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UK: Reasons for Last Week's Rate Hike

The reasons for last week's surprise 25bp rate hike from the Bank of England (BoE) are starting to become pretty clear. Inflation jumped more than expected in December, right before the crucial January pay round, and just as the labor market may be tightening again.

Yesterday we learned that (EU-harmonized) consumer price inflation hit an annual 3.0% in December - the highest since the series began in January 1997, and once again above the BoE's 2.0% target. BoE Governor King was saved the embarrassment of having to write an explanatory open letter to the government - just. If CPI deviates by more than one percentage point either way from the target (i.e., if it hits 3.1%), the Governor has to publicly explain why, what the Bank intends to do about it, how long it will take to get back to the target, and how the Bank's strategy meets the government's monetary objectives. No governor has yet had to write such a letter.

In addition to the CPI numbers, the members at last week's Monetary Policy Committee (MPC) meeting will also have seen the data on December's retail price inflation, which hit a 15-year high of 4.4%, up sharply from 3.9% in November. The RPI measure is the one most often used in setting wage deals - hence the MPC must be concerned about the threat of wage-push inflation.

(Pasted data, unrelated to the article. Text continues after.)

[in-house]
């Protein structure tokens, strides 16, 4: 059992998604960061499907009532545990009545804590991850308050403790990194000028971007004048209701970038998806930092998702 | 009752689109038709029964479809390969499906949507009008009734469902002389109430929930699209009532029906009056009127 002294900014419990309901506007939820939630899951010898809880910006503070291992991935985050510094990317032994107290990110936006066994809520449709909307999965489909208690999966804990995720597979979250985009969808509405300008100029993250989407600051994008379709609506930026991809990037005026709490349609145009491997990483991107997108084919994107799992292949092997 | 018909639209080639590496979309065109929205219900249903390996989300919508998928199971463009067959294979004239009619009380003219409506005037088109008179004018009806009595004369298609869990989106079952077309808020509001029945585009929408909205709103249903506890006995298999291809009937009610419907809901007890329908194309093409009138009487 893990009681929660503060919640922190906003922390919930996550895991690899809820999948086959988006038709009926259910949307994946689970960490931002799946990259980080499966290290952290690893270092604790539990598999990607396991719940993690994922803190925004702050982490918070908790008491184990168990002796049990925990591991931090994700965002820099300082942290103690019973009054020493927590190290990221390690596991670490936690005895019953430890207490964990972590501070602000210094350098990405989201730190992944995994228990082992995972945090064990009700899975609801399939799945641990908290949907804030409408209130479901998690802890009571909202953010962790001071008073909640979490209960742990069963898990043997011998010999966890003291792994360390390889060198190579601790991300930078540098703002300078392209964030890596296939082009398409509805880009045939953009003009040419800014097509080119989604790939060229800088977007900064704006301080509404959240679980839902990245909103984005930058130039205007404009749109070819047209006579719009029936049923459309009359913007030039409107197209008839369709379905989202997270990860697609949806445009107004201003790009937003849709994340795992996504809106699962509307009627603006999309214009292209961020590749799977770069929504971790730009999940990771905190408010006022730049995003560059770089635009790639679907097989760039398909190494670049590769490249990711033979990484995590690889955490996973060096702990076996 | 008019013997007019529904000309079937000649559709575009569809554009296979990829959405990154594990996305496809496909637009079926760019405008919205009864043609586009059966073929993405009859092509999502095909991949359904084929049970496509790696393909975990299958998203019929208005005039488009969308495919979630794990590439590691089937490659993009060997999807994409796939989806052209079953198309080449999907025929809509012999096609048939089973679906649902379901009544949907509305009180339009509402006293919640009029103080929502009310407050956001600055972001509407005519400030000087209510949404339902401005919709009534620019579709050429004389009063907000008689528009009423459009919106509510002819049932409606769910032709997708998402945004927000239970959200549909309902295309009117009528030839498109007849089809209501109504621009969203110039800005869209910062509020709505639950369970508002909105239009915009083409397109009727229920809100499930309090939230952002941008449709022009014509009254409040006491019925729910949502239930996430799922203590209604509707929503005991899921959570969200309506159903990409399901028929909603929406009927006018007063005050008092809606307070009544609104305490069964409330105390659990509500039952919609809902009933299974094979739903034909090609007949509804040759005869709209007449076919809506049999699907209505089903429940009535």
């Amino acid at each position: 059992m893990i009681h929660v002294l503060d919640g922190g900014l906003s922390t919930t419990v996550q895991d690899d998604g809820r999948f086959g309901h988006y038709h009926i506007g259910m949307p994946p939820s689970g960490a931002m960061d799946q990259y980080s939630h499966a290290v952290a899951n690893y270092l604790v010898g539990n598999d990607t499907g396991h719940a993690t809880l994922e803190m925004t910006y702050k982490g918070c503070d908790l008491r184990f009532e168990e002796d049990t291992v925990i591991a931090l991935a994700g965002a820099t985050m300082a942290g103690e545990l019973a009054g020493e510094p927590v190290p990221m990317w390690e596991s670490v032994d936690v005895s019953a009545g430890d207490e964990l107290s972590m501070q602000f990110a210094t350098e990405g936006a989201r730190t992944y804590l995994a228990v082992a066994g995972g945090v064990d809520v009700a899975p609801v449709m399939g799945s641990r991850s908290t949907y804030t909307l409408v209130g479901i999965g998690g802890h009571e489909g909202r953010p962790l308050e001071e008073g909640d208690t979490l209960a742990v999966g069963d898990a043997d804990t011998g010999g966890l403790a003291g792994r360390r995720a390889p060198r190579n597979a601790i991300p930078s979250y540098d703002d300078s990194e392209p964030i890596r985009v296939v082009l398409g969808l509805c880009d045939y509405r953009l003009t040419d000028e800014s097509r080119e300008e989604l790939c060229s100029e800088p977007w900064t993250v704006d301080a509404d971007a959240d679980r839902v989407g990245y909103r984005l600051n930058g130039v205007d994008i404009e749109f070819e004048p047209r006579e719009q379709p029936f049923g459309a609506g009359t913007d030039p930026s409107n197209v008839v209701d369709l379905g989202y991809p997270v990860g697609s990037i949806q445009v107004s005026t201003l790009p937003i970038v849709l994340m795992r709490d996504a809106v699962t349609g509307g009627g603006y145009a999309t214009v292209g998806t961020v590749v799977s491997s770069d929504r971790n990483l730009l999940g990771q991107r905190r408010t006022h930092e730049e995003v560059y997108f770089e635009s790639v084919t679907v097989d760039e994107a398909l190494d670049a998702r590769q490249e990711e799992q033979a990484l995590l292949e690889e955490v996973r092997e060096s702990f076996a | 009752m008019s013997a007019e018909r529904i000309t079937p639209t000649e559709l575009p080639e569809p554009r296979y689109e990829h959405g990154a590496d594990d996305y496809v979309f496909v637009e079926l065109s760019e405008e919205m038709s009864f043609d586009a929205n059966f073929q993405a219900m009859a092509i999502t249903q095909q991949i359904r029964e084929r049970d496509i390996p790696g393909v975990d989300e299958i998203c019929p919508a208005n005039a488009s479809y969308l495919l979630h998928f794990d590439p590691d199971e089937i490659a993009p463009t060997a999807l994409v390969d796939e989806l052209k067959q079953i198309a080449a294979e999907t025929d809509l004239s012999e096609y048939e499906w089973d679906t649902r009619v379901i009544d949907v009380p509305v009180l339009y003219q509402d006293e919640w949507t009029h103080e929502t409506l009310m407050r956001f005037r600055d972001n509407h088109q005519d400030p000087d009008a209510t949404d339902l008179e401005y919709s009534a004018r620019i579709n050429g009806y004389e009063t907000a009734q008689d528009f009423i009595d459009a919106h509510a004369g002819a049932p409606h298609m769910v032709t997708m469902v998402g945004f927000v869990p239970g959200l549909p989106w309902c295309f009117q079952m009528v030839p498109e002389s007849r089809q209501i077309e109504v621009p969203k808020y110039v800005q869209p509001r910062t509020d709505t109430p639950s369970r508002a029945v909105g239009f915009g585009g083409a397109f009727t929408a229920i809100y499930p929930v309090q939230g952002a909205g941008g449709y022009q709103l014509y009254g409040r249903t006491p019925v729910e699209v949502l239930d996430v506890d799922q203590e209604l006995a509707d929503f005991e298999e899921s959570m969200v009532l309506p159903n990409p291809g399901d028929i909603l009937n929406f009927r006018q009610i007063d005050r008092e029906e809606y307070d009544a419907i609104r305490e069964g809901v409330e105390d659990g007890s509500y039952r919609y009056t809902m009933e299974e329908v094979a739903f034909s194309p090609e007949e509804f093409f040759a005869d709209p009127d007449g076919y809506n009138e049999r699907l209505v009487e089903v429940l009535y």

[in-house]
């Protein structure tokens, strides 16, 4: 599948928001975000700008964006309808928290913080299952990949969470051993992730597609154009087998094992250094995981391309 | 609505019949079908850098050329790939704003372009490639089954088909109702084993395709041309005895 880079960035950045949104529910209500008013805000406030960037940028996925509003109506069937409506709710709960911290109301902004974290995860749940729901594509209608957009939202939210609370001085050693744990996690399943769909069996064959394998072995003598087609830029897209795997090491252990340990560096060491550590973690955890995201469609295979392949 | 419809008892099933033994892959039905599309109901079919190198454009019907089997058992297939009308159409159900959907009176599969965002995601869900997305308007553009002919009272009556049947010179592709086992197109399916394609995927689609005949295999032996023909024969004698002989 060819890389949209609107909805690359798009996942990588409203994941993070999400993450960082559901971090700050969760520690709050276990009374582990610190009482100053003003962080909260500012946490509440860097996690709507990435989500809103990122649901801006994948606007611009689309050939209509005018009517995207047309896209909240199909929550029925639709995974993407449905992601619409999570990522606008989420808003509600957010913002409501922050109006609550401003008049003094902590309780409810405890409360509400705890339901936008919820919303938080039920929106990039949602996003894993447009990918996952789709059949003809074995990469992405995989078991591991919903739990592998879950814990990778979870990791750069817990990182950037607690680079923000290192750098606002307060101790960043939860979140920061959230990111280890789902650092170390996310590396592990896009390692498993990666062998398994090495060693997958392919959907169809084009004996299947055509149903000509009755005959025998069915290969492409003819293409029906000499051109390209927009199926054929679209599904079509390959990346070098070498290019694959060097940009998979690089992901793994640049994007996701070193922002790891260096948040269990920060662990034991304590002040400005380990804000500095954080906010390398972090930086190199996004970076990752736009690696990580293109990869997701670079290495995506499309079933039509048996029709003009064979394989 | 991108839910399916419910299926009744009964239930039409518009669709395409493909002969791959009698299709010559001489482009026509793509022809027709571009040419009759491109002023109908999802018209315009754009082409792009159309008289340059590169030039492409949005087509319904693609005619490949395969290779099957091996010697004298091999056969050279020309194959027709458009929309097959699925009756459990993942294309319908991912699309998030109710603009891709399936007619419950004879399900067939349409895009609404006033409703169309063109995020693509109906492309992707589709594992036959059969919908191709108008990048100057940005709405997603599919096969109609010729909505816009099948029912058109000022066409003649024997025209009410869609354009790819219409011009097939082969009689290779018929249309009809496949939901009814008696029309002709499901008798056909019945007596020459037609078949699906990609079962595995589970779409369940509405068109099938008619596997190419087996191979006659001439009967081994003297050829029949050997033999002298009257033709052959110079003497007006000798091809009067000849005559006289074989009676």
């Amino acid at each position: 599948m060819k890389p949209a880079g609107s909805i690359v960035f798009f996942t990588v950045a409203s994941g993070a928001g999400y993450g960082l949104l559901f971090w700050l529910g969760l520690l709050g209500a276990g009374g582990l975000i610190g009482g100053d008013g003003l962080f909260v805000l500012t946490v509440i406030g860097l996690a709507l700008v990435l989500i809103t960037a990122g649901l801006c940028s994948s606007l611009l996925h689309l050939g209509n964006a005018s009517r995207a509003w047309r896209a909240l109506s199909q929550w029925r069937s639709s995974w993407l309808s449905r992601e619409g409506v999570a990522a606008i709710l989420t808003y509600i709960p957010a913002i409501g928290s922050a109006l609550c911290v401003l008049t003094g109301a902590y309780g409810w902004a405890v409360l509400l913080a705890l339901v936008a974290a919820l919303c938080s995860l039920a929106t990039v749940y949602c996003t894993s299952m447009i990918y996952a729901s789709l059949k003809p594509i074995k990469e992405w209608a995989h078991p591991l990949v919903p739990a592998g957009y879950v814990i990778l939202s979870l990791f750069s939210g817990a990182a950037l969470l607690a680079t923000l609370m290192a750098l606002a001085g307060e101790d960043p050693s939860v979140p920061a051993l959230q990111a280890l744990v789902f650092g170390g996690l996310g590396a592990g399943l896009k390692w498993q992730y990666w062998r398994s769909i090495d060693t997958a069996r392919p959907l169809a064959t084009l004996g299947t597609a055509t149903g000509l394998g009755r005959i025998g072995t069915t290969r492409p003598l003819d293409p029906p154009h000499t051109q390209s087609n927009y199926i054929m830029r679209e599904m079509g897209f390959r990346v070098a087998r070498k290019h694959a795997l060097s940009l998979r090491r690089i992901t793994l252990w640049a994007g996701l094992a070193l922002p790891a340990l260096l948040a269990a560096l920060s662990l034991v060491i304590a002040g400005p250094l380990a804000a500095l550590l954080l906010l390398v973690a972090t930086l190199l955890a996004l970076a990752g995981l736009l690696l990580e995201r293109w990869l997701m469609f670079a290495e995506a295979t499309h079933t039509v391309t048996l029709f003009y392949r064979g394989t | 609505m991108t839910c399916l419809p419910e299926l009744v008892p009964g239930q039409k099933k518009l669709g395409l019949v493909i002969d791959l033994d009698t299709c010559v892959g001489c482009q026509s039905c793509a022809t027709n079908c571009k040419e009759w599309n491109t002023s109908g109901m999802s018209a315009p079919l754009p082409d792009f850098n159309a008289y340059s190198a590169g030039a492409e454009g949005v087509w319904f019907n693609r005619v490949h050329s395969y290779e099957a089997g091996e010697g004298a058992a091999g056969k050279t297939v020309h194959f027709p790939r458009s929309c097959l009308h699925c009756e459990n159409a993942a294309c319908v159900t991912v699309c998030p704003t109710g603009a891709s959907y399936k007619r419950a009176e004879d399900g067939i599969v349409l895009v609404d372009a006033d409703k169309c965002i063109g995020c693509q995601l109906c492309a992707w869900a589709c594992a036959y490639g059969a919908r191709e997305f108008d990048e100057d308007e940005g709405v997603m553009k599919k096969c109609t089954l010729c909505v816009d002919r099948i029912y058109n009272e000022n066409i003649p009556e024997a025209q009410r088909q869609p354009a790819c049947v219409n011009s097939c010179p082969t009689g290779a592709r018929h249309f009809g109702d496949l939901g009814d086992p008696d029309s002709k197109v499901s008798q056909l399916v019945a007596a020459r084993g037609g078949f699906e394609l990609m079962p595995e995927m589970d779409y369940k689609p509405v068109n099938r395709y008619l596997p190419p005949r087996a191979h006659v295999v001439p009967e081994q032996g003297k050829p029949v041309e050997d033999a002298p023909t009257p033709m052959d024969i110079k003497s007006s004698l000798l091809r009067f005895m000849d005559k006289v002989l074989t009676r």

Today's average earnings data for September-November was fairly sanguine - an annual increase of 4.1%, the same as in August-October. While this is down from the peak of 4.4% seen mid-year, the trend appears to be heading upward again. More to the point, with RPI jumping so sharply at year-end, January's pay deals could be far higher.

As to the labor market, the number of people claiming jobless benefits fell by 5,500 in December, while November's drop was revised from 5,700 to an even sharper 7,900. Claimant count unemployment has now fallen for three months in a row. The internationally-comparable ILO measure of unemployment for September-November remained at 5.5%, the same rate as in the June-August period.

The BoE had anticipated an inflation spike around the turn of the year, but December's data seems to have surprised on the upside. All told, at least one more rate hike is likely before end-Q2.

 

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